This research definitely increased my awareness of water quality and safety, even in my home town. Public water in developed countries is generally very safe, but there are still contaminants, like lead, and I do sometimes worry about that when my kids drink. I am so grateful that I can just go to the sink and get a glass of clean water!

Tweet these:

[Read More …]

Water works: how a simple technology in Dhaka is changing the way people get clean water

Amy Pickering laughs when she thinks of all the things that went wrong with the impact evaluation she recently completed of a water chlorination project in the slums of Bangladesh’s capital city Dhaka: delays, monsoons, and more delays.

“It was the hardest project I’ve ever done,” says the seasoned research engineer, now a professor at Tufts University, who was working on a project funded through the World Bank’s Strategic Impact Evaluation Fund.  

Clean water is an issue in Dhaka and other overcrowded cities in the region, where contamination by bacteria can lead to high rates of diarrhea, harming children’s growth and health. For Pickering, who specializes in water quality and diarrheal disease, the challenge was finding a water treatment technology that could work without electricity and operate in Dhaka’s extreme weather. 

Amy Pickering, a professor at Tufts University, working on a water chlorination project in the slums of Bangladesh’s capital city Dhaka

Together with Stanford University’s Stephen Luby, Pickering assessed a novel treatment product that automatically dispenses small amounts of chlorine to create safe drinking water.  The dispensers were installed at strategic water points – usually communal handpumps — that typically serve anywhere from 10 to 100 families.

The impact evaluation study provides critical evidence on how to use simple, low-cost technology to make water safe in dense, urban areas that lack reliable energy sources. Results of the evaluation are expected in Fall 2017.  

In a recent conversation with SIEF, Pickering talked about the problem with pipes in Dhaka, the business of clean water, and what’s on her mind every time she goes to the faucet.
 
Why focus on individual water pointsin this case, handpumps or taps in communal areasrather than create a centralized solution before the water is pumped to these water points?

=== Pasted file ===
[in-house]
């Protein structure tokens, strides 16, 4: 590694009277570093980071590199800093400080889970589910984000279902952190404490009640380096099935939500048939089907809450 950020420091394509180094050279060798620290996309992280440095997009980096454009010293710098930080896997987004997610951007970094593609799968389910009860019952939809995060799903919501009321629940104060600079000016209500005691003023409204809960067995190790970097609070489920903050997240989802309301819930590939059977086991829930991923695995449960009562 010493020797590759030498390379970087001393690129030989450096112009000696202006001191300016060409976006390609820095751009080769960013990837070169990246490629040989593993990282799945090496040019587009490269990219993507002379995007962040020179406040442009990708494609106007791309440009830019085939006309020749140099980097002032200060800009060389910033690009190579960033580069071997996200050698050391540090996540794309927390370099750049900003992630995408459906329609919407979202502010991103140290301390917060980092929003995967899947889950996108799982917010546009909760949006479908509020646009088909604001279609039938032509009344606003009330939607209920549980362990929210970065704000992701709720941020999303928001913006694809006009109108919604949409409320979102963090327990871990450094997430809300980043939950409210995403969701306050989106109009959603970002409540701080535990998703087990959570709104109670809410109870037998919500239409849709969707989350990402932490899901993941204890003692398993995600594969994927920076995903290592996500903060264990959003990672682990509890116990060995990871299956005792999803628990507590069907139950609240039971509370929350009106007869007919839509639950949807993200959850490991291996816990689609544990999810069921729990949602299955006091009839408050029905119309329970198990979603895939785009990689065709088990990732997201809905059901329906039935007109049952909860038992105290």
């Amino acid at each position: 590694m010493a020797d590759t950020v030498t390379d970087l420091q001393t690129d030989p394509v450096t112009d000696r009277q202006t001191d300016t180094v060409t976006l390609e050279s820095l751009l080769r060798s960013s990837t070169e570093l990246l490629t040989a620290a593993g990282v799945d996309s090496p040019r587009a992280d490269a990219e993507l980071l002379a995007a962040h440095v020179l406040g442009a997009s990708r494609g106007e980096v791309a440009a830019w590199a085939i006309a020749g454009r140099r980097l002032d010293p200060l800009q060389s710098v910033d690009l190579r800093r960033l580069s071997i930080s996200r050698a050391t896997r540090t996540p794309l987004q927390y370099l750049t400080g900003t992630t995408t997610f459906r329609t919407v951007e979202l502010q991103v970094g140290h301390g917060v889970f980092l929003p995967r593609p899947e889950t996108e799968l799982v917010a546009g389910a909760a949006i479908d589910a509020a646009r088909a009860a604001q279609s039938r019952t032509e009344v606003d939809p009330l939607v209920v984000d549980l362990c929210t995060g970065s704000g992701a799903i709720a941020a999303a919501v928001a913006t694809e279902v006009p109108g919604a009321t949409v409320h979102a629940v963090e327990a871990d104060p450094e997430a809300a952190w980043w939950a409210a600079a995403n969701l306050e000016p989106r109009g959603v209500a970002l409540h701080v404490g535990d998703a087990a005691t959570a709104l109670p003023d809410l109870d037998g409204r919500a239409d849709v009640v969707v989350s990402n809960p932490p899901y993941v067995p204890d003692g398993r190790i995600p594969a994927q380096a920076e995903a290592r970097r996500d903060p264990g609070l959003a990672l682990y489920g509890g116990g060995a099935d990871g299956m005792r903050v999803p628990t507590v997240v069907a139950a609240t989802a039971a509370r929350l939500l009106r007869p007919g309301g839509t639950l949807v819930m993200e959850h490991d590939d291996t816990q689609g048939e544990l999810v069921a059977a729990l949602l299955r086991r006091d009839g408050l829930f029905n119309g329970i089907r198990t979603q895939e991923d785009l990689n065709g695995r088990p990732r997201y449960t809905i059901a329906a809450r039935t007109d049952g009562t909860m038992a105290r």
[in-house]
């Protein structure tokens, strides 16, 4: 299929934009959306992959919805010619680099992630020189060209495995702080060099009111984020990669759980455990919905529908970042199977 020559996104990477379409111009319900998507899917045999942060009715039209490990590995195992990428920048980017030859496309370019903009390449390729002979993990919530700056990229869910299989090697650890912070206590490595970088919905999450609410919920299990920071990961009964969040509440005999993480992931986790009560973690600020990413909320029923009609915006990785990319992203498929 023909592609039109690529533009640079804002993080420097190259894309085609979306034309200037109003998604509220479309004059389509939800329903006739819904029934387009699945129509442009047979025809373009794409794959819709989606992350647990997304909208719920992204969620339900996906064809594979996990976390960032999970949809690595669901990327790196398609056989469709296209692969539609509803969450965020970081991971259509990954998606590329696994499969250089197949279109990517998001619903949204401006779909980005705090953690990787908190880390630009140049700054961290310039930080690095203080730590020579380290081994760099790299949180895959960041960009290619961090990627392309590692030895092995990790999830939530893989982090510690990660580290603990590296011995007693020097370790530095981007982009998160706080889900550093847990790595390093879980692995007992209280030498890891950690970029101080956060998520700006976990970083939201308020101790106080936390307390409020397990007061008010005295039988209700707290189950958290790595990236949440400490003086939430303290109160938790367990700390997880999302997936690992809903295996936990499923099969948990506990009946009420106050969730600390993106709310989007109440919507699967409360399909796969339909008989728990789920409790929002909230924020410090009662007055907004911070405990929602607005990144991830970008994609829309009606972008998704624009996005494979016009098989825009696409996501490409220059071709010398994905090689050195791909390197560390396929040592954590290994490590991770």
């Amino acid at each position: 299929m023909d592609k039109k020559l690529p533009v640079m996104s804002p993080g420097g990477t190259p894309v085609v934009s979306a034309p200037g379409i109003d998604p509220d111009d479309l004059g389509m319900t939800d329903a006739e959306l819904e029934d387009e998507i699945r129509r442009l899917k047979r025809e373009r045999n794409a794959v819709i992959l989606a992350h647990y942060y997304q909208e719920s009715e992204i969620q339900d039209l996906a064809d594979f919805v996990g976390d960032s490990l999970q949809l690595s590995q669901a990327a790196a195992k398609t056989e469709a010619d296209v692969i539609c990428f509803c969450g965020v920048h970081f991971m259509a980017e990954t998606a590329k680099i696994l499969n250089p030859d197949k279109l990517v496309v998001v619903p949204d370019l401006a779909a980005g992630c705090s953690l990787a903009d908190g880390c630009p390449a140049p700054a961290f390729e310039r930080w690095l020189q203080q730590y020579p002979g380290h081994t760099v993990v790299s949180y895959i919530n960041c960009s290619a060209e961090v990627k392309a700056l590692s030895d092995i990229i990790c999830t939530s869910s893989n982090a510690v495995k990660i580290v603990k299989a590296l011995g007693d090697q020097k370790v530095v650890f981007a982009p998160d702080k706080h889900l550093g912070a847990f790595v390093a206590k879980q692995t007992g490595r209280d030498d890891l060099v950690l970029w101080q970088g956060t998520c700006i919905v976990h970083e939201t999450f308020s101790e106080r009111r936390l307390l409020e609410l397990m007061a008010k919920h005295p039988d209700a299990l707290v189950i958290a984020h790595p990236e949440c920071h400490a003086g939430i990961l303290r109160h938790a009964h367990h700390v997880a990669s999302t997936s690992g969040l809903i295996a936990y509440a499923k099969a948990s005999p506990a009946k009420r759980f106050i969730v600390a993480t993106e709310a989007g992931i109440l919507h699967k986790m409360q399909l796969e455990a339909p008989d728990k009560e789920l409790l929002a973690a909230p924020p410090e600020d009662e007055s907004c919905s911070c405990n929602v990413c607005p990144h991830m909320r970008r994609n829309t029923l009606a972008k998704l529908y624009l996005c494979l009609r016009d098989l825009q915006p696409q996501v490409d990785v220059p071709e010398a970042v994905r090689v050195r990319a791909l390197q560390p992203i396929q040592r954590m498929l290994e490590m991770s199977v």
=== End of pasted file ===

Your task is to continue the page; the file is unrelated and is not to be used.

In many urban areas across the developing world, there’s not enough water to meet demand and so water is sent to different parts of the system during different hours of the day. Because the system isn’t fully pressurized at all times, contamination and sewage seep into the system. The solution, therefore, couldn’t be centralized. 
 
What are ‘point of collection’ treatments and how are they different from what’s already out there?
There’s been a push to get individual families who rely on shared water sources to treat their own water supply—called treating at the point-of-use—but it hasn’t been very successful. These programs focus on getting households to add their own chlorine manually, but that involves people buying their own chlorine, calculating the correct dosage, and remembering to add the chlorine daily. We wanted to try something that was automated and required minimal effort. This way, people filling containers with water don’t have to do anything to make it clean. Safe water out of the tap becomes the default.
  
What was the process like?  
It turns out getting the system up and running was more difficult than I imagined. To start, I assumed that we’d be able to find an off-the-shelf technology that we’d be able to customize. But nothing existed that would work without electricity, in high temperatures, and in the extreme weather conditions of monsoon season in Bangladesh. We eventually got in contact with Medentech, an Irish company. They had already designed a chlorine doser for animals, and were in the process of adapting it for people and so we partnered with them for the evaluation. It’s a very simple technology that doesn’t require electricity.  The chlorine refills are simple and safe to swap in and out.

Are residents willing or able to pay?
This evaluation got us thinking about that very question. The water points were in public locations in one of the study sites, but in the second study site they were all located on private compounds, and so we started working on another project to determine how much landlords would be willing to pay for clean water.  We developed marketing materials and a sales pitch to landlords, showing that they could recover their costs by advertising safe water and charging higher rents. Landlords were able to bid to have the clean water service in their compound if: they bid high enough, they won the auction, and got the device installed with the chlorine refill service. We structured it to help us understand the business model that would work for scaling up. So far, it looks like landlords are willing to pay around $50 per year for the service. We don’t have an estimate yet for total cost of installing and operating the chlorine dispenser at scale, but the $50 should cover a bulk of the cost. 
 
What was it like getting landlords interested?